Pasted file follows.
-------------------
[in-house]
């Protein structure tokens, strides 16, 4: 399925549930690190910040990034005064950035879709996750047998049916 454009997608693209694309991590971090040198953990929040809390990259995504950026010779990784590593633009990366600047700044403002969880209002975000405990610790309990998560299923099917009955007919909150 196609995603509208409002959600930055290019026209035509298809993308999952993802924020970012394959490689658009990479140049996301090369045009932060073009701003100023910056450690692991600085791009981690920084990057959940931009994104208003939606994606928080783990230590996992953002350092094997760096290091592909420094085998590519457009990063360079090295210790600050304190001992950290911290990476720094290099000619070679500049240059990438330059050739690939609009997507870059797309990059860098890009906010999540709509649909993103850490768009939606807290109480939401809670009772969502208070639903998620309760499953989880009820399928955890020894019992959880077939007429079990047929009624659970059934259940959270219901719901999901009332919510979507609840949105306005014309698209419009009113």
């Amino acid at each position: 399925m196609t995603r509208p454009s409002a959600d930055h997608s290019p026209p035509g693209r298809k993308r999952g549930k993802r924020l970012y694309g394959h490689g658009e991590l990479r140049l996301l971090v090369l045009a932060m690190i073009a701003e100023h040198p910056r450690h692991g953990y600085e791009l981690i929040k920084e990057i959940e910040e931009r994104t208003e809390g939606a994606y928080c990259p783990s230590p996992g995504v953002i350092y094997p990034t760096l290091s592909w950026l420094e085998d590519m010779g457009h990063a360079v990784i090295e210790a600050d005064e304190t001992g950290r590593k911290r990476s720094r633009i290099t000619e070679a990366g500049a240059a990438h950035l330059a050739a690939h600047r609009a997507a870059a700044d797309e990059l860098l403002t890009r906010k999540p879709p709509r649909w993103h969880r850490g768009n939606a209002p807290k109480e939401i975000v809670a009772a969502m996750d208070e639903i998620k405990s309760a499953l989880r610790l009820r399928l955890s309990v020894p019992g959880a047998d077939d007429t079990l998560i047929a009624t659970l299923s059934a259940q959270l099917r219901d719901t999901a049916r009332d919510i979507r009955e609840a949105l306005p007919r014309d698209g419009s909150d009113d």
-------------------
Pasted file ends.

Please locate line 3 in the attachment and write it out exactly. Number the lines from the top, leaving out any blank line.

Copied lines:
């Amino acid at each position: 399925m196609t995603r509208p454009s409002a959600d930055h997608s290019p026209p035509g693209r298809k993308r999952g549930k993802r924020l970012y694309g394959h490689g658009e991590l990479r140049l996301l971090v090369l045009a932060m690190i073009a701003e100023h040198p910056r450690h692991g953990y600085e791009l981690i929040k920084e990057i959940e910040e931009r994104t208003e809390g939606a994606y928080c990259p783990s230590p996992g995504v953002i350092y094997p990034t760096l290091s592909w950026l420094e085998d590519m010779g457009h990063a360079v990784i090295e210790a600050d005064e304190t001992g950290r590593k911290r990476s720094r633009i290099t000619e070679a990366g500049a240059a990438h950035l330059a050739a690939h600047r609009a997507a870059a700044d797309e990059l860098l403002t890009r906010k999540p879709p709509r649909w993103h969880r850490g768009n939606a209002p807290k109480e939401i975000v809670a009772a969502m996750d208070e639903i998620k405990s309760a499953l989880r610790l009820r399928l955890s309990v020894p019992g959880a047998d077939d007429t079990l998560i047929a009624t659970l299923s059934a259940q959270l099917r219901d719901t999901a049916r009332d919510i979507r009955e609840a949105l306005p007919r014309d698209g419009s909150d009113d």